Date of Declaration
The date of declaration is the date that a company's board of directors votes and decides to give a cash dividend to all of the company shareholders. Once the vote is passed, a liability (dividends payable) account is setup because the board of directors actually sign a note payable to the existing shareholders in the form of a dividend. The company then owes the shareholders this money.
A cash dividend is basically the company's savings that the board of directors decides to give back to the shareholders. You might ask why would a company just give it's money away? Well, that's a good question. The board of directors has to weigh many different strategic options when they think about declaring dividends. They have to make sure the company has enough operating cash as well as enough cash to invest in new operations and expansions. The board also has to take into consideration investors. Paying dividends will most like spur investors' interest and drive the stock price up. So the decision to declare dividends really comes down to what is management's objective.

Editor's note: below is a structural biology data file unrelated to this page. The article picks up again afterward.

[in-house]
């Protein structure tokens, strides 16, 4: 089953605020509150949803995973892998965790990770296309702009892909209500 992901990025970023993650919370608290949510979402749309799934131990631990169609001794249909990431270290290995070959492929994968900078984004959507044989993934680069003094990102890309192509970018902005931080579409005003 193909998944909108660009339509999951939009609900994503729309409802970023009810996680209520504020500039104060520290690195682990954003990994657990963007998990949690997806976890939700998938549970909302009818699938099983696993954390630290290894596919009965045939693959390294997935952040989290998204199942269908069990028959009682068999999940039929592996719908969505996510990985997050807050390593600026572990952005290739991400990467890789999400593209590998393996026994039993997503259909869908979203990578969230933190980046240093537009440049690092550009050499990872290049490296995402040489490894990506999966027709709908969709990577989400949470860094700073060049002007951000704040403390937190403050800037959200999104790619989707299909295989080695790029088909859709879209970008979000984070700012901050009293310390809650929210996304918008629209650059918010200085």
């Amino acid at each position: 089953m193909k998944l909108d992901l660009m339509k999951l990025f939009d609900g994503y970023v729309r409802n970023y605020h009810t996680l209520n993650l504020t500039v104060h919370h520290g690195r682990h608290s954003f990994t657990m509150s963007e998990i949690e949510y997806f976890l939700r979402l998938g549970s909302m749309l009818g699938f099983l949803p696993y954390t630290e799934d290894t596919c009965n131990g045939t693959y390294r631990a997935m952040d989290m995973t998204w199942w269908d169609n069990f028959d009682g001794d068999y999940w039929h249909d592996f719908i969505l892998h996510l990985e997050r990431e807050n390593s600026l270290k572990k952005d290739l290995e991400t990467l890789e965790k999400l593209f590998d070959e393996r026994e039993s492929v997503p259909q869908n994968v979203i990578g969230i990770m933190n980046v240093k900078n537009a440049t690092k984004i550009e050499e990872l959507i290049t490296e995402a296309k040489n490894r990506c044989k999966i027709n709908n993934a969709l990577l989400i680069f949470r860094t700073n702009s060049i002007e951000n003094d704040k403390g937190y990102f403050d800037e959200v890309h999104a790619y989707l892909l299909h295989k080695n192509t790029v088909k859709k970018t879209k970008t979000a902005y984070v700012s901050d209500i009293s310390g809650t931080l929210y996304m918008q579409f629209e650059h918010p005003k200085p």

Many tech companies like Apple and Google have never given dividends up until recently. Most tech startup companies grow so fast that they need to keep their cash in order to maintain the steady business growth. Investors are attracted to these companies because of potential stock price grow. They don't need an added dividend incentive to persuade them to invest. Companies like GE and Ford are the complete opposite. These companies have seen little grow in the last few decades and have maintained a fairly stable stock price. Investors aren't too excited to invest in these companies without the added bonus of a dividend.
Date of Declaration General Journal Entry Example
Here is an example journal entry on the date of declaration.
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